In this Section
- Adrienne Maree: The Luscious Satyagraha
- Aurora Levins Morales
- Can't Stop Won't Stop
- Davey D's Hip Hop Corner
- Digital Smoke Signals
- Edge of Sports
- El Grito
- Free Press
- Imagine 2050
- Institute for Public Accuracy
- Jack and Jill Politics
- Jobs with Justice Blog
- Katrina Information Network
- Media Matters
- Organizing Upgrade
- PR Watch
- PTP Reverb
- The Huffington Post
- WIMN'S Voices
- Wired Latinos
Check out some blogs from yesterday’s historic online action to protect internet freedom. SOPA and PIPA are part of a larger agenda for communication and media rights to end poverty and racism. Join the movement, and as always click the like button above if you feel me!
The Internet isn’t freedom, but it’s promise is a path to freedom for black communities- and both the Stop Online Piracy Act (SOPA), and the Protect IP Act (PIPA), threaten that promise. That’s why the Center for Media Justice faded to black yesterday- to protest censorship of black voices, brown voices, and the voice of innovation in this country.
Tomorrow, the Center for Media Justice website will go dark to protest the U.S. House of Representatives’ Stop Online Piracy Act (SOPA) and its companion bill in the Senate, the Protect Intellectual Property Act (PIPA). Both of these bills would alter the technical operations of the Internet, and threaten Internet Freedom and openness online. If these bills pass, they will change the Internet as we know it. Neither bill would be effective at stamping out online piracy, but both will have consequences for how the Internet functions as a whole.
Today, the Internet has become essential to our daily lives in countless ways – from applying for a job to investing for retirement, to completing a homework assignment & distance learning.
It’s been a long time since I walked into an all brown space to talk about net neutrality—a LONG time.
Join us as we fight for a strong public voice and to imagine a new future together.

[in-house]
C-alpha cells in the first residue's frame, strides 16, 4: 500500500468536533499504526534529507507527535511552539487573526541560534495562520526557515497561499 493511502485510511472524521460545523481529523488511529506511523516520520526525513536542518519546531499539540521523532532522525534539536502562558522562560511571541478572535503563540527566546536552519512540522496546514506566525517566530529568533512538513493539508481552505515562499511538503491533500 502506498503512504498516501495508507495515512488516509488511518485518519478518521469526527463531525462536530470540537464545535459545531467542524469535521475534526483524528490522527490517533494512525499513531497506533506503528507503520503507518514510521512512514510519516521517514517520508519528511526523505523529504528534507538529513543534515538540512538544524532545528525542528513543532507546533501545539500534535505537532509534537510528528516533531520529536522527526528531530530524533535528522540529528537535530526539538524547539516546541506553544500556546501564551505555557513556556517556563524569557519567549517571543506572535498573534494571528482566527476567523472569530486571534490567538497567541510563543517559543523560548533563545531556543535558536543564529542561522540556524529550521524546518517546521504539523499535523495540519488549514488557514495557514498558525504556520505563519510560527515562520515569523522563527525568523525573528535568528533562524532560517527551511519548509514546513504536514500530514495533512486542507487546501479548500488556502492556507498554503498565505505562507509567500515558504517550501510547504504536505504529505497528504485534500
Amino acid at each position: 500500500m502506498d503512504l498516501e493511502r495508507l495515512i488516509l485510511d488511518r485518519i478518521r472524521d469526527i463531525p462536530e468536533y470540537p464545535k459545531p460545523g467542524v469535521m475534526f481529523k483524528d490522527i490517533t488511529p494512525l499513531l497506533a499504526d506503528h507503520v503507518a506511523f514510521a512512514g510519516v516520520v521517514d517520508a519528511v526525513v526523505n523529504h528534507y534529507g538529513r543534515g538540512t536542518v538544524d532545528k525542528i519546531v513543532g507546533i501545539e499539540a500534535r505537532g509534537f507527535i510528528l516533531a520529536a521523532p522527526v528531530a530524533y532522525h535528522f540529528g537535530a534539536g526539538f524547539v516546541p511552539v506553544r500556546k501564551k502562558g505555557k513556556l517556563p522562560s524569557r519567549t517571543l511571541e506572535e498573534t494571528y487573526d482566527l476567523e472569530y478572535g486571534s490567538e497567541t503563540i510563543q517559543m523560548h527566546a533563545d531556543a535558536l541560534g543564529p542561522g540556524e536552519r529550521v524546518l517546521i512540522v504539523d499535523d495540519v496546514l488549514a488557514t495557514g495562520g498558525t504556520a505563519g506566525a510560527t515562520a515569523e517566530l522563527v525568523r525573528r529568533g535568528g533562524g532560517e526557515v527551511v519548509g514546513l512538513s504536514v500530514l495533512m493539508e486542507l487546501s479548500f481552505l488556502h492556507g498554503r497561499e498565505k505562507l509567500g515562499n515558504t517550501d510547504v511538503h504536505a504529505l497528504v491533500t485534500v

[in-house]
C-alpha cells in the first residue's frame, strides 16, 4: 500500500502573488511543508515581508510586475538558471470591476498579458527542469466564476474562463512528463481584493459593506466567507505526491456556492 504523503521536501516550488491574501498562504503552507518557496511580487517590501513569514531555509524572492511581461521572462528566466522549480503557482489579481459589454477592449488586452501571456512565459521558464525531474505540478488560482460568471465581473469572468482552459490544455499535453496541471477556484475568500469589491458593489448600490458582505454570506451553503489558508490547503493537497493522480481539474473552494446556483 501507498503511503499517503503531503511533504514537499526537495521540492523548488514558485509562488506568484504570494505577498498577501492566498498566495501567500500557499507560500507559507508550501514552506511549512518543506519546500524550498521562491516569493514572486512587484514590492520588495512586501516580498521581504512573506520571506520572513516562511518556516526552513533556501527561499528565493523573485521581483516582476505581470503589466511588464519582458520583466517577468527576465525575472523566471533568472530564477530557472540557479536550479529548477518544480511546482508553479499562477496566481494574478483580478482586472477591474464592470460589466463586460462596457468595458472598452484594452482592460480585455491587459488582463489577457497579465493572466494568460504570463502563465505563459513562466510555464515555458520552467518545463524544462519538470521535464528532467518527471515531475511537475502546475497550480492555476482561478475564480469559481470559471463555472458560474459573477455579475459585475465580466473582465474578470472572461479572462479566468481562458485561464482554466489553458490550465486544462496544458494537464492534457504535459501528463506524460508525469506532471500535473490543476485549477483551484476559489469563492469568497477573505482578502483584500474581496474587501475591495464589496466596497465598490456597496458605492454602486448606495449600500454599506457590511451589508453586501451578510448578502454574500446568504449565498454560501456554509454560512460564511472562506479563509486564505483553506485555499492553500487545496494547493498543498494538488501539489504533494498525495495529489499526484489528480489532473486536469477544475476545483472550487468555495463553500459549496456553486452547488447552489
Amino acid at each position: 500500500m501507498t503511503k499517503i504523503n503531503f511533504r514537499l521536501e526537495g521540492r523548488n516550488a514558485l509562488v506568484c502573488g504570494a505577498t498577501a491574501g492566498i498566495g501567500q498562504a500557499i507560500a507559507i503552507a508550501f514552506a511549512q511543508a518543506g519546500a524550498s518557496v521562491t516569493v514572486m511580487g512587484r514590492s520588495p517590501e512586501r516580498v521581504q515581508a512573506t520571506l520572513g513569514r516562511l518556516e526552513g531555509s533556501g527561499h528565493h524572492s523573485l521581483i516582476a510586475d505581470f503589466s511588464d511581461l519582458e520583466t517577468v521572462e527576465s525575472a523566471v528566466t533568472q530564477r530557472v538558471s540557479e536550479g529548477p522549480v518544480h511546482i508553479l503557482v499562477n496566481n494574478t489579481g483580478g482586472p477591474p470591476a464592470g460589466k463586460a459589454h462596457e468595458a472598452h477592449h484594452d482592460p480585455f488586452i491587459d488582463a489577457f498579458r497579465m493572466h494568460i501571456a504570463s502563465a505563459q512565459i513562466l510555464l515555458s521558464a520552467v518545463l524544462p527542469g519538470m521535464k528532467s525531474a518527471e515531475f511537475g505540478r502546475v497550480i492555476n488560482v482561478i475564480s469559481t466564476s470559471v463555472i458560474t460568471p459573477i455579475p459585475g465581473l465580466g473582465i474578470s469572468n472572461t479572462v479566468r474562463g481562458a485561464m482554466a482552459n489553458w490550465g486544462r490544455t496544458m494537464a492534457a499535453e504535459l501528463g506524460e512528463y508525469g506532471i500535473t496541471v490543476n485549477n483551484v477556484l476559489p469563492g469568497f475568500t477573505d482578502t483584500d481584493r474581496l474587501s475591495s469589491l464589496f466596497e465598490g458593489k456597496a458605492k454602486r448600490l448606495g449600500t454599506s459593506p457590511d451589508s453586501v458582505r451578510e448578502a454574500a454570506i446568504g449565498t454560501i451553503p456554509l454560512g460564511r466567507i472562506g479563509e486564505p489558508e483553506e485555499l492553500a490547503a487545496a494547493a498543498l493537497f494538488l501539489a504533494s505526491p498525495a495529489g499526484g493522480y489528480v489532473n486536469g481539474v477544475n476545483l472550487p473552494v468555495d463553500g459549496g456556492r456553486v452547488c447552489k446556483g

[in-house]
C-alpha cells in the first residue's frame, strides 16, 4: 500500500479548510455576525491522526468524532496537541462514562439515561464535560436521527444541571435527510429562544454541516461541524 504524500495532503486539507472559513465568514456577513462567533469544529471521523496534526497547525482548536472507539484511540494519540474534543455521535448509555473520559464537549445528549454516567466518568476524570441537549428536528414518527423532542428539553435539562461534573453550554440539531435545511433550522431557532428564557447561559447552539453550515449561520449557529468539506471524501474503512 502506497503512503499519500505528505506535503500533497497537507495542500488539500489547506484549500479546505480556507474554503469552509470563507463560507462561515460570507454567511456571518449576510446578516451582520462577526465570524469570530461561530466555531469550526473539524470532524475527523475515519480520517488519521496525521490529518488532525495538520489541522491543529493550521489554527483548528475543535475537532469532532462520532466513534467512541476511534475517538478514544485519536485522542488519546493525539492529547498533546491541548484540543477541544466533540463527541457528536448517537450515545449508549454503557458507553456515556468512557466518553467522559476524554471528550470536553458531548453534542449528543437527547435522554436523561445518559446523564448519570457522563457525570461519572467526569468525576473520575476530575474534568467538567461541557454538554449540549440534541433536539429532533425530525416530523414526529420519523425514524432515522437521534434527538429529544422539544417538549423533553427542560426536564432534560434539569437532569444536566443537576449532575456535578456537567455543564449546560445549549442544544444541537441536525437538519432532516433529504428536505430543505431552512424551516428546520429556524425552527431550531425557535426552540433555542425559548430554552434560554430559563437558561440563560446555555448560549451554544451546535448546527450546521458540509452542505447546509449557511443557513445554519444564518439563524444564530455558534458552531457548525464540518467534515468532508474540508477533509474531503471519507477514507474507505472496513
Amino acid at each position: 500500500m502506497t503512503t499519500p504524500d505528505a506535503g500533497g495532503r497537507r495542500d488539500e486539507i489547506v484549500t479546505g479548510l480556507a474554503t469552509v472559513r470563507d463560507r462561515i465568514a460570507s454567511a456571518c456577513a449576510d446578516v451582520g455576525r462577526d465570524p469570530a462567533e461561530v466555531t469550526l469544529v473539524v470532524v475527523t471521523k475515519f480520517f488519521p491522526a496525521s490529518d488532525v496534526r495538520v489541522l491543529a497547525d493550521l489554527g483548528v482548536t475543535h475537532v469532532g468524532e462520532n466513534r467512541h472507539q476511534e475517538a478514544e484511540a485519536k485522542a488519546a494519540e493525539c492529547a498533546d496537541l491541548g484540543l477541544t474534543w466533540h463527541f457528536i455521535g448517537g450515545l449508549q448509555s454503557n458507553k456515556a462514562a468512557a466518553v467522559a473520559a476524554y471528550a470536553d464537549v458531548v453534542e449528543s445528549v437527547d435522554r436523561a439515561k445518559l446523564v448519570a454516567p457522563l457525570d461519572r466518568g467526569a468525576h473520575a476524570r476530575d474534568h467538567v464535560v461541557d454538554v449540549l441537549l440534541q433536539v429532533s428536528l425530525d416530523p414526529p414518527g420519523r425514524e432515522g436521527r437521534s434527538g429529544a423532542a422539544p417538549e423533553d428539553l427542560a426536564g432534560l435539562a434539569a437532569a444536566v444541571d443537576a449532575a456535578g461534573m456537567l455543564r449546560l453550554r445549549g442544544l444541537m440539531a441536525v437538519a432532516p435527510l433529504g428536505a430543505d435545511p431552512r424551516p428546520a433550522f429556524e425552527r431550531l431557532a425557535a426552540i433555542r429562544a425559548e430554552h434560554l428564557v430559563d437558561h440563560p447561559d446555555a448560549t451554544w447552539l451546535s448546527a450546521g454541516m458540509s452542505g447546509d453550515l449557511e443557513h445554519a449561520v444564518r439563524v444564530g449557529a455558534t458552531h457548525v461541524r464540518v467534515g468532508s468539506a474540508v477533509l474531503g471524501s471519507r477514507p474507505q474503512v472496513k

MY ORGANIZATION PLEDGES TO BE A DIGITAL INCLUSION CHAMPION. We support the Media Action Grassroots Network. As a Digital Inclusion Champion, my organization asks the FCC and Congress to create a National Broadband Plan that defines broadband as a universal service, and network neutrality rules that protect an open and non-discriminatory internet. Center for Media [...]
It is a profound personal and professional accomplishment to see my mother sign on to Gchat, email my brother in México, peruse Craigslist, and practice her English and typing skills. When she opened her laptop, she asked out loud, “and what am I going to do with this?” We all knew the answer: what couldn’t she do!
The Media Justice Leadership Institute and Policy Advocacy Day: Building and Strengthening the Movement for Media Justice
On December 10, 2009, the Center for Media Justice—and its signature project, the Media Action Grassroots Network—brought together nearly 20 media justice advocates for our first National Policy Advocacy Day. Collectively, our contingent represented eight regions across the country and 14 different community-based organizations working at the intersections of social and economic justice and media policy.
One of the highlights of the recent Media Justice Leadership Institute was a song written by our partners in the Bay Area. “Broadband in Yo Face” brought the message we delivered to the FCC three days before that to a space I could connect to….music. Many of us realized that the song was too special and too good not to record it. So we busted out our Zoom recorder.
In this edition of VisionTalk, Saru Jayaraman talks about how Restaurant Opportunities Centers United (ROC United) are building a powerful movement to improve the working conditions and wages of the nation’s 10 million restaurant workers.